We finally arrive in San Casciano, or more accurately San Casciano in Val di Pesa. We don't have any groceries yet, and we don't know where to shop so we stop at a little sandwich bar in town for lunch. I see a woman eating gnocci with tomatoes, and I ask the proprietor if he speaks English. He holds up a finger, and summons a young lady to talk with me. Yes, they have gnocci, and they put four different kinds of cheese on it, so I order that. Jerry orders a tuna and artichoke hearts on bread and Shirley a salad. It is very clean, very nice.

A cross between a totem pole and the Bremen Town Musicians stands by our car.

We finish up and follow Jerry's GPS up the multi-switchbacked road to Castello di Bibbione's entrance.

We head down the driveway, take a very sharp downhill left turn (seen here) and make it down to our own private building. It's awesome.

A little past 3 pm and we're in our quarters.

We go to the office, and meet two young women:

Sarah (It sounds like she says sahdah, sah and dah to rhyme with FA, as above. But she's really rolling an 'R' in the middle, and says a perfectly prounounced, "You would say Sara in America."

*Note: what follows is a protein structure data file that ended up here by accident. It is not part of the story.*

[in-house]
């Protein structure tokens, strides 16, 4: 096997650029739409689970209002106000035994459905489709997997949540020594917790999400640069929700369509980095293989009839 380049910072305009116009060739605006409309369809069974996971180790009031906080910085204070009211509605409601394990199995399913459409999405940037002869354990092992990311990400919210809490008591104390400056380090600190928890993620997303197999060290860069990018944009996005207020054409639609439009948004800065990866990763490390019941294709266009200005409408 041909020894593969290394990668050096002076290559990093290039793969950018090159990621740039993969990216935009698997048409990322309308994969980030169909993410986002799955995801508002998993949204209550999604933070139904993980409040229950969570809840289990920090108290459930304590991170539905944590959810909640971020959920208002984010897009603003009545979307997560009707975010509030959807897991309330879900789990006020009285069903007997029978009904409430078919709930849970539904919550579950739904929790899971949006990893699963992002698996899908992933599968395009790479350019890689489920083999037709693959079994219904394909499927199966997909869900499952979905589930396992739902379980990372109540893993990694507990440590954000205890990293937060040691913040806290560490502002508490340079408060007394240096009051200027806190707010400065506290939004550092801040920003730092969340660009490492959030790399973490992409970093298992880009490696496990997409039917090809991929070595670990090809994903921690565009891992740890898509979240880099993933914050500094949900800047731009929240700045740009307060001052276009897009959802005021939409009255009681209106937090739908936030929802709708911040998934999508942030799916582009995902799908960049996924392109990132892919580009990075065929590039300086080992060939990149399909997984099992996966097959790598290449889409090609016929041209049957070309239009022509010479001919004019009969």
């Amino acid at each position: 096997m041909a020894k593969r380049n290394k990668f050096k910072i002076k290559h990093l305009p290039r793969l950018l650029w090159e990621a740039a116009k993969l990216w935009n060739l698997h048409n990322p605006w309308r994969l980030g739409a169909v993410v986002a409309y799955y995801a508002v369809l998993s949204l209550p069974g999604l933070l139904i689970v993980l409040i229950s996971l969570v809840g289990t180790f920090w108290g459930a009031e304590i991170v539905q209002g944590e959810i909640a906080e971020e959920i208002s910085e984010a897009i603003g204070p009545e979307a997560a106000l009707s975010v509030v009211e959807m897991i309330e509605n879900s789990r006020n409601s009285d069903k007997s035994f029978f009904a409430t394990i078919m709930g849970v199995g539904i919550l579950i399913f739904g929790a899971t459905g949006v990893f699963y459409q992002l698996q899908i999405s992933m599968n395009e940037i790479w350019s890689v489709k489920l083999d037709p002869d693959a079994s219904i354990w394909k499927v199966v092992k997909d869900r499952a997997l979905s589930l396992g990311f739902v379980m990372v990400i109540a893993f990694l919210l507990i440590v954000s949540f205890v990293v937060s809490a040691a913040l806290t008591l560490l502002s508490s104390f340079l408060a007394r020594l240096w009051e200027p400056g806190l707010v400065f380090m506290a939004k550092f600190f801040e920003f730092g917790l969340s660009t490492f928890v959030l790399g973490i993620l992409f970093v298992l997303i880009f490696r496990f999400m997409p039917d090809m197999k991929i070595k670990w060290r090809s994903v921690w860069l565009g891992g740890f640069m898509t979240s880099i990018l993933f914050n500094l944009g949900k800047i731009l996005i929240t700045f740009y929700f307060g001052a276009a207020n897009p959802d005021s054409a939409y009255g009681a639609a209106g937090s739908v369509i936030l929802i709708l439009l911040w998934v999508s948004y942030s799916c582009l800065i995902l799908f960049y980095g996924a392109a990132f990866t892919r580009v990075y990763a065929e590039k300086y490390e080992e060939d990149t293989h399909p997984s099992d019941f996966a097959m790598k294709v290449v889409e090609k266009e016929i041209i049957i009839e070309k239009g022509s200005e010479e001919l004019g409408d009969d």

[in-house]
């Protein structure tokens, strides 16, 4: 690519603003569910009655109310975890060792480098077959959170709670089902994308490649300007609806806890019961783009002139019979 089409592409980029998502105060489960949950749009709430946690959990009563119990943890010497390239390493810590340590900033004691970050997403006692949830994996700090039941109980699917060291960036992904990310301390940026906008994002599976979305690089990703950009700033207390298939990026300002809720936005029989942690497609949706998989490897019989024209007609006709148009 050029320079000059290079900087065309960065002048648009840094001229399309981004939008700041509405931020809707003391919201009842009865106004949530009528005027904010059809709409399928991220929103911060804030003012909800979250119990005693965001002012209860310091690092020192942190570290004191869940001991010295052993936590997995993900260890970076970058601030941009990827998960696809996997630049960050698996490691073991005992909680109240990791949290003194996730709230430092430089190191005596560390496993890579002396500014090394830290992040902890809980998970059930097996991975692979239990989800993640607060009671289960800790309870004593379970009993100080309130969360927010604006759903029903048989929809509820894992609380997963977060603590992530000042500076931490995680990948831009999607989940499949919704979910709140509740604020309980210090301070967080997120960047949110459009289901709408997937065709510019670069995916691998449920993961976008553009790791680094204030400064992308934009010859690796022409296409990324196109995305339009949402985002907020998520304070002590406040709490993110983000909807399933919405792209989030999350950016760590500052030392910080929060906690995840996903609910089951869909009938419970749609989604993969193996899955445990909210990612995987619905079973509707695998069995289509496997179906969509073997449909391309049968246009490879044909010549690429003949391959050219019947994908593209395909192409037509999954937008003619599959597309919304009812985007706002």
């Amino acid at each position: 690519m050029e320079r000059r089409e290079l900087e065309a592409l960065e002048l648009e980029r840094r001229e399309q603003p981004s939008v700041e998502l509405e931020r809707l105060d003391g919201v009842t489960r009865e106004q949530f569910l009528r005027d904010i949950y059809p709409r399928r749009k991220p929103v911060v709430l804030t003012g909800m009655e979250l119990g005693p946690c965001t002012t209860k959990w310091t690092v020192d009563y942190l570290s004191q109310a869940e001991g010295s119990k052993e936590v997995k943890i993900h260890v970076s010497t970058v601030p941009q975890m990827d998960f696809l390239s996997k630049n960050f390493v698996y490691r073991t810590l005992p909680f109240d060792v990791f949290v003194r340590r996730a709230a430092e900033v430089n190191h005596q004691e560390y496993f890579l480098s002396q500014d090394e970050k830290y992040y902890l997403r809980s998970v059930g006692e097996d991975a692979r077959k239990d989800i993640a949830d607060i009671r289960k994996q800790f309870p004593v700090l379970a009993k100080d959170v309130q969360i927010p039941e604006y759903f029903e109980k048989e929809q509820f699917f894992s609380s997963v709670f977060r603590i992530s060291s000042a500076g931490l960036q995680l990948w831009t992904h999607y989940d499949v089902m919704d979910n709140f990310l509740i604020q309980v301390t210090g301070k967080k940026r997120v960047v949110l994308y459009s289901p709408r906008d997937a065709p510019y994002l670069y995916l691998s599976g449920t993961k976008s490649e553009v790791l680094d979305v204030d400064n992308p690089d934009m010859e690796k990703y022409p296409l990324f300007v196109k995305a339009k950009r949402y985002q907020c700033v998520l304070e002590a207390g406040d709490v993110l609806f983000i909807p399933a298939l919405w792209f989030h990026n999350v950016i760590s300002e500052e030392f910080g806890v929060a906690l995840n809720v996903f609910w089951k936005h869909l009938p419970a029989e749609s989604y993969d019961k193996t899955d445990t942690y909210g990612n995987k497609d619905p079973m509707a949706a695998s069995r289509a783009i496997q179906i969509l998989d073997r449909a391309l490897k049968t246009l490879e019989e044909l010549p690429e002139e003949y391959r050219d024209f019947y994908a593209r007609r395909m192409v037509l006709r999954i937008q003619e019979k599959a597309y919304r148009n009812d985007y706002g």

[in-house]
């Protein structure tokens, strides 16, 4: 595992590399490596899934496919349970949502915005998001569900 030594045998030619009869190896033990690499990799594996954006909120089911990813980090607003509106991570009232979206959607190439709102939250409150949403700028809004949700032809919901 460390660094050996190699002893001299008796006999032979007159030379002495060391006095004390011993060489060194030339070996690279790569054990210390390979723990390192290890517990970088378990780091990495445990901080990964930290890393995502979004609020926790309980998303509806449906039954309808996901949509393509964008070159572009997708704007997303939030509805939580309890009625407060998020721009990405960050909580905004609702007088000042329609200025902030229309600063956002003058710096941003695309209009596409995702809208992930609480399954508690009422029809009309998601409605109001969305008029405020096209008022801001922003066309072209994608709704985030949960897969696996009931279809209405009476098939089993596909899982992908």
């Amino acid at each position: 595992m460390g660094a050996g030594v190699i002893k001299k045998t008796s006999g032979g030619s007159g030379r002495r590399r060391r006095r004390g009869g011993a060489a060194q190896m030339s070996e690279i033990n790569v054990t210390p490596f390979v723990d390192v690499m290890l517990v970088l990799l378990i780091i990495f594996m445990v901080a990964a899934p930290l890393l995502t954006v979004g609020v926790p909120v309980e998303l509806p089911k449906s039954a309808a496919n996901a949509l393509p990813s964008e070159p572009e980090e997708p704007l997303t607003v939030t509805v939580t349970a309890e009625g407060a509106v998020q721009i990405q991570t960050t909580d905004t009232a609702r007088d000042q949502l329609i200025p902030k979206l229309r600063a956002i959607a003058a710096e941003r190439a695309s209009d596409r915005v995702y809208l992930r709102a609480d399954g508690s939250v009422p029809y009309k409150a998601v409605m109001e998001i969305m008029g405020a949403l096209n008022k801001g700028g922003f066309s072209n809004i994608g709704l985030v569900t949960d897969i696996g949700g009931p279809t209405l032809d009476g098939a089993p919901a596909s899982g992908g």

Valerie, pronounced va-LEHR-ee, I think but I might be way off on that.

Sarah lives near the bottom of the hill and Valerie in San Casciano.

We get instructions on how to get to Florence and avoid the famous $200 camera ticket so many people get who don't understand YOU CAN'T PARK OR EVEN DRIVE INSIDE THE OLD CITY WALLS or BAM, you're on candid camera.

Then it's photo time - a favorite time of the clock for me. First the castle grounds.

Our building. Living room, dining room, kitchen on bottom floor. Two bedrooms and TV/fireplace room on top floor. That's Shirley looking out one of the two windows in their bedroom.

More grounds walking:

You can order breakfast, and have it prepared to your liking here.


And now the interior of our building.

Upstairs entry. Couch/bed in TV/Fireplace Room.

Two more TV room photos.

Our bedroom

Our bathroom (downstairs) {Notice the towel-warmer (those white bars on the right) What a luxury to have warm towels and it also warms up the room too. They will feature in a story later.}


Jerry and Shirley's bedroom

Jerry and Shirley's bathroom


The stairs from below, looking upward. Notice the nice curve. {And I never fell down them once!}

Living Room
Looking toward dining room. Dining Room


So there's your photo tour of the property and our building - Le Ginestre. {Can you stand it? What a beautiful place to stay in Tuscany. Good job Bob!}

Sleeping in a castle. Can't wait. Good night yall.